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Is Now A Good Time To Change Your Charitable Giving Strategy? By David Stubblefield, CFP®, CDFATM, Vice President, Senior Financial Planner, and Nicole Rose, JD, Private Client Advisor Associate
May 18, 2020

The CARES Act brought some changes to encourage charitable giving, but some of the tax rule changes apply only to the 2020 tax year. Whether this is a good time to consider a different giving strategy depends largely on your financial situation. Is your income stable? Do you have several months of emergency cash on hand to support your own expenses? Do you have family members who may need help?

Charity begins at home—and in uncertain times, it’s okay to take a more cautious approach with your charitable contributions and where you direct available funds. Here are some points to consider as you ponder this question.

CASH MAY BE KING IF YOUR CHARITY IS AS BIG AS YOUR ADJUSTED GROSS INCOME (AGI).
Previously, cash contributions to a public charity (if you itemized deductions) were capped at 60% of your AGI. In 2020, the CARES Act allows you to deduct up to 100% of your AGI. For example, if your AGI in 2020 is $500,000 and you make cash qualified charitable contributions in the same amount, you won’t owe any taxes for the 2020 tax year. If your contributions exceed your AGI, the excess can be carried over for the next five years and will be subject to percentage limitations in the carryover years.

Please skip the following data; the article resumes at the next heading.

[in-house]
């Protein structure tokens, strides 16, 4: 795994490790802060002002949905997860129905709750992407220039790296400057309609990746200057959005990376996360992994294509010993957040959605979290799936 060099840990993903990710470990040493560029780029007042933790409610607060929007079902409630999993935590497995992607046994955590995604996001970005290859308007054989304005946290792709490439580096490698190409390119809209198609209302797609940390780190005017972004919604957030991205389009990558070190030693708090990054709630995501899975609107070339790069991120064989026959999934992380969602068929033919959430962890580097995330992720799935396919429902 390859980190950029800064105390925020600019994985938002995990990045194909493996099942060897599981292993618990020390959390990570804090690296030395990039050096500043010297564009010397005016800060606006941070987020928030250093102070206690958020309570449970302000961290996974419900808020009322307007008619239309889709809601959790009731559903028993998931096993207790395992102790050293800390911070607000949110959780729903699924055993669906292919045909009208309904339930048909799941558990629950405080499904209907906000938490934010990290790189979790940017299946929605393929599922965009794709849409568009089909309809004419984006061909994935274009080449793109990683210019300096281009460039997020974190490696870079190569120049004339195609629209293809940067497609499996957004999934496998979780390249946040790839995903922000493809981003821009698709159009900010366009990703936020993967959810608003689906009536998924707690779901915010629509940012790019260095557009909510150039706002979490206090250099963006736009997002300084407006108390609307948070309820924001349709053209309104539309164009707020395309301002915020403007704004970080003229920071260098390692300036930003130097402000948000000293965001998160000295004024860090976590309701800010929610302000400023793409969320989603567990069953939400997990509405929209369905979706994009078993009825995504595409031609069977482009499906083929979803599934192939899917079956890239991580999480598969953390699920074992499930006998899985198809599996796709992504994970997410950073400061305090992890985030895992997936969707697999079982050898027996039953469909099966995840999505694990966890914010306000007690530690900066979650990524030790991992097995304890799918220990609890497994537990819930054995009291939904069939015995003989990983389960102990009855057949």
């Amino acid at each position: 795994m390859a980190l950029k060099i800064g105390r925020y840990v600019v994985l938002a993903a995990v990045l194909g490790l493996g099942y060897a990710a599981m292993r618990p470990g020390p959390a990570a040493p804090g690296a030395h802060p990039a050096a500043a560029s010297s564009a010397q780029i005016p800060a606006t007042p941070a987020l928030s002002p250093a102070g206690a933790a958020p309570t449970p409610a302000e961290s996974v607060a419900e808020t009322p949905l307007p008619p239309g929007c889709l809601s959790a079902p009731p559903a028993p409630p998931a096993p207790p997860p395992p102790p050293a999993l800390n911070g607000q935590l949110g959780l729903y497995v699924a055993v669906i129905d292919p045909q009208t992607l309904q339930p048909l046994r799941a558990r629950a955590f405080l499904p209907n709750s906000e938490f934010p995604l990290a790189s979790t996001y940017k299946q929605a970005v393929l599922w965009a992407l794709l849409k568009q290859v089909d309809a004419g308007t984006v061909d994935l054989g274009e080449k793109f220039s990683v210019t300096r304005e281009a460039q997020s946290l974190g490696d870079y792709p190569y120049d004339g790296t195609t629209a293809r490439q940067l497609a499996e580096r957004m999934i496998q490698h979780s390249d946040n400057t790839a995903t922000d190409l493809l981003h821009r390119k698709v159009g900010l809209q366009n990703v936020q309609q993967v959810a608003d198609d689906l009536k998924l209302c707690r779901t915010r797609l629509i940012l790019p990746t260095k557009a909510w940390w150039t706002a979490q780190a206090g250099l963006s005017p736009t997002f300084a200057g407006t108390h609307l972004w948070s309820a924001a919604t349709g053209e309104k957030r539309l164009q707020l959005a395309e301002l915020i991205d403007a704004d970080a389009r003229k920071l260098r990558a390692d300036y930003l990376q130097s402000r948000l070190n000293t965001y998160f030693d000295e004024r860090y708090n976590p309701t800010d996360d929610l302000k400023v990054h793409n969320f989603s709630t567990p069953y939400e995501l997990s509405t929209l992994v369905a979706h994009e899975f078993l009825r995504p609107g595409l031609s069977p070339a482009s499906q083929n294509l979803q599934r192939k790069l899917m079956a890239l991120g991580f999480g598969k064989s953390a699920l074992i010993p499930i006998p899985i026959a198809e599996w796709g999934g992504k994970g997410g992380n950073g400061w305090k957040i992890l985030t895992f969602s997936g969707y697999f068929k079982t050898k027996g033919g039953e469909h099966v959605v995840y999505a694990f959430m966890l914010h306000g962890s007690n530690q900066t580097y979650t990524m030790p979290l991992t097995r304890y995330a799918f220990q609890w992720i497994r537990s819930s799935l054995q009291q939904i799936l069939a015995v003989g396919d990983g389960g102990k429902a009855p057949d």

TAKE STOCK OF YOUR STOCKS.
Giving away low basis stock for charitable contributions is usually a win-win scenario for the donor and the charity. The charity can sell the stock tax free to raise cash; the donor gets a tax deduction up to 30% of AGI and avoids the capital gains tax on the stock. In today’s market, with many stocks having absorbed market declines, the stocks you wish to pursue this strategy with should be evaluated carefully. Alternatively, if you have stock in a loss position, you might consider selling the stock first, recognizing the loss yourself for your own tax benefit, and then giving the cash to the charity.

NON-ITEMIZERS GET A BREAK.